I used simpson/strongtie RTC42 brackets from home cheapo (which I have just now noticed are being phased out in favor of the new RTC2Z), 4x4 legs and 2x4 stretchers. All the lumber cuts were made at the store for free, except for the corner cutouts on the lower plywood shelf. Assembly took me less than two hours, and it would have been a whole lot quicker if I’d had another person or two help. It is very sturdy, easy to move, and it can be disassembled fairly easily for storage or modification. Plus it was way cheaper than anything similar that I saw available to purchase.


#11

Dat funny


#12

Just looked into the 2x4 basics… Wow. I think I may just give it a shot!!


#13

Lest anyone be downcast after seeing these beautiful workshops. Here is mine. The Glowforge will not go here since the shop is at my cabin in the woods and I have not even cell phone internet. I am making progress toward cleaning up. First getting the wood off the floor and onto shelving. This is where I have begun preparing wood for the forge.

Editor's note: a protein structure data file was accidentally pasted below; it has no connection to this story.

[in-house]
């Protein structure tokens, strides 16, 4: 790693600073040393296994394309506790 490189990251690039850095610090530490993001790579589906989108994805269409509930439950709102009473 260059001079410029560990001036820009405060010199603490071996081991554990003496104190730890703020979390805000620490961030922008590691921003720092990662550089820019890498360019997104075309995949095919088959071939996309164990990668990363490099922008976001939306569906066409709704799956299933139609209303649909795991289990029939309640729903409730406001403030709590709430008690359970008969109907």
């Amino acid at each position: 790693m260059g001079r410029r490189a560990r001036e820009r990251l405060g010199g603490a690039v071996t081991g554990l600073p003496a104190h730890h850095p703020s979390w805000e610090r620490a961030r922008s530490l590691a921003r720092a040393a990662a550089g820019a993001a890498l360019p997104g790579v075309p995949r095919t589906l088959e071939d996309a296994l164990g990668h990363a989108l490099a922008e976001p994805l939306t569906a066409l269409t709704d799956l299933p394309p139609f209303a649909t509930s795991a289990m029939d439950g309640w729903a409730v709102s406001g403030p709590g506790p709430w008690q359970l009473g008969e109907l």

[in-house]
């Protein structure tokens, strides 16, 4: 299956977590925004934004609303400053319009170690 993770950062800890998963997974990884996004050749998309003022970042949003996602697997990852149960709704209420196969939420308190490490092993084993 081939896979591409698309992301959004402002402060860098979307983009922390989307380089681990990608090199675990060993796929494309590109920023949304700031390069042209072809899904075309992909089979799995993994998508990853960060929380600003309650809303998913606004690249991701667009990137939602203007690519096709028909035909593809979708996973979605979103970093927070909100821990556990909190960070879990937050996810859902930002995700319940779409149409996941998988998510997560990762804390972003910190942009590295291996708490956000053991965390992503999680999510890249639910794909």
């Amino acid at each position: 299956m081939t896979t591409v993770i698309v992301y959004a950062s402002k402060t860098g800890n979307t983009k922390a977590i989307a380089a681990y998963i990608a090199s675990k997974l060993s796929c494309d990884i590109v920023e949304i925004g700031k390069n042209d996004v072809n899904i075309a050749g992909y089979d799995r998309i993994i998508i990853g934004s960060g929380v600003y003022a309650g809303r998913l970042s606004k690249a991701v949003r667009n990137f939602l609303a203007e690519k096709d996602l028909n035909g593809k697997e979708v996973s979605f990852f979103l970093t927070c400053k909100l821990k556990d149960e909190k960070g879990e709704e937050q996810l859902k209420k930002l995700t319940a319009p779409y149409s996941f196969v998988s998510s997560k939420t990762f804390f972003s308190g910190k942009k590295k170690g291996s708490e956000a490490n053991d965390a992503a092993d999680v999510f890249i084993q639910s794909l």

#14

I’m thinking of building a rolling table out of t-slots extrusions and putting material shelves underneath. Small apartment and it’d be nice to be able to roll it out of the way when not in use.


#15

@JLabs - have you used t-slot before? I’m going to do the same thing. Where did you buy from? Always keeping my eyes open for a good source. I’ve gotten extrusions through Amazon & hardware from Tnutz (Tnutz prices are great…service, not so much)


#16

It is reassuring to see that I am not the only one that has to work on organization.


#17